The wind piped up to 20 knots just as we planned to leave Tahanea’s central pass. We motored dead to windward, bashing through the short, steep chop, then unfurled the jib as we turned and powered through the pass. We left several hours before the tide tables predicted high slack water, and were happy we had trusted our observations over the numbers: any later and we would have flown out with a boiling ebb current, and crashed through waves built as current flows against the wind. Mark was at the helm, while I watched the IPad like a hawk for any evidence that we were being swept towards the shallows on the west edge of the pass. The tension evaporated once we were in the open sea with the wind aft of our beam, set for an easy overnight passage under jib alone in 3-5 foot seas.
We arrived at Fakarava’s north pass just before dawn, with only one small squall in the night, and after furling the jib and raising a double reefed main for the last downwind leg. Entering Fakarava was simple compared to exiting Tahanea: we hardened up and unfurled the jib, sailing gracefully through the wide pass and then hardened up some more for a fast beat to windward in 20 knots apparent. Another squall arrived just as we turned into the channel, dead to windward, so Mr. Perkins carried us the final miles to the anchorage off the village of Rotoava.
A small village of 900 people, partly oriented to the pearl farm industry and partly to tourism, Rotoava offered us an afternoon of reprovisioning and ambling along the waterfront street lined with casuarina trees. A small but powerful monument and signage for the 193 Association gave a brief history of the resistance movement to the 193 nuclear tests performed in French Polynesia, and outlined a plan for uniting around the call for justice, full disclosure about the tests, environmental restoration and reparations for those who are suffering or who died prematurely from radiation exposure while working in the industry. (They have a facebook page for more information.) A little further on we found a beautiful outrigger sailing canoe, using modern materials (fiberglass, wood and spectra rigging and lashings) and evoking the maritime past. The sign accompanying it listed numerous sponsors and the intent to promote education and ecotourism. It’s hard to know if local youth are benefitting from the endeavor – hopefully so, as the Tuamoto lagoons are divine sailing grounds.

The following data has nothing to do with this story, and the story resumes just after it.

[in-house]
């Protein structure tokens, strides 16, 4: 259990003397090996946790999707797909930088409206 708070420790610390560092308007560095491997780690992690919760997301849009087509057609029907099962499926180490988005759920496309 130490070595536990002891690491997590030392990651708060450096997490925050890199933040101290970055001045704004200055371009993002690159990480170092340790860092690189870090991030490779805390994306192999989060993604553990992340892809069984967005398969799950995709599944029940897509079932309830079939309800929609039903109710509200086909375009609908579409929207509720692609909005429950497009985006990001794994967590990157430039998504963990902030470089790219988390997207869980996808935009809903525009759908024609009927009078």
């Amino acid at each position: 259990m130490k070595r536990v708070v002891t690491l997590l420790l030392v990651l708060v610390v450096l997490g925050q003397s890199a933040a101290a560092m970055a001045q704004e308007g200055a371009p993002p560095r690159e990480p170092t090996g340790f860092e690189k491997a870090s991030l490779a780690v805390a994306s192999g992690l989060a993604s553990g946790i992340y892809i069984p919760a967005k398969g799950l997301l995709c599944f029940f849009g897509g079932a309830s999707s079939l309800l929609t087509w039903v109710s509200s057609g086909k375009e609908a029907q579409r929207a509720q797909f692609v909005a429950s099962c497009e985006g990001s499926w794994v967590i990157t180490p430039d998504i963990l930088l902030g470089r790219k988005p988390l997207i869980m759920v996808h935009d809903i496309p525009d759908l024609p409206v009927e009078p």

We departed Saturday afternoon (7/8) for an anchorage partway down the lagoon towards the southern pass. Staying inside the loosely marked channel to avoid coral reefs and the ubiquitous pearl floats, our gently curving path kept us close to shore in flat waters. The 10-12 knot breeze powered us along a route of close reach to close hauled; we were flying at 7 knots past coconut and casuarina trees, local homes, tourist bungalows and a millionaire’s dream escape. White coral sand blended into cerulean and turquoise waters, while we kept Anthea in deep aqua or lapis. The sky was classic tradewind: brilliant blue with puffy cumulous clouds marching across the sky in neat rows. We took turns on the bow and in the cockpit: one person on sail trim for the frequent course changes, another at the helm, and one as lookout for any unmarked coral heads. As I took my turn on the bow pulpit, the wind blowing my hair, the sun on my face, and Anthea’s wake rippling across the brilliant water, I was transported back to my family’s seven-month cruise aboard Xanadu. I often sat in this same place, reveling in the movement of boat through water, powered only by the wind in the sails. The feeling of freedom filled me to the brim and overflowed into shouts of pure joy. Sailing touches my soul like nothing else: here my soul sings.
Kim 7/9 Fakarava Atoll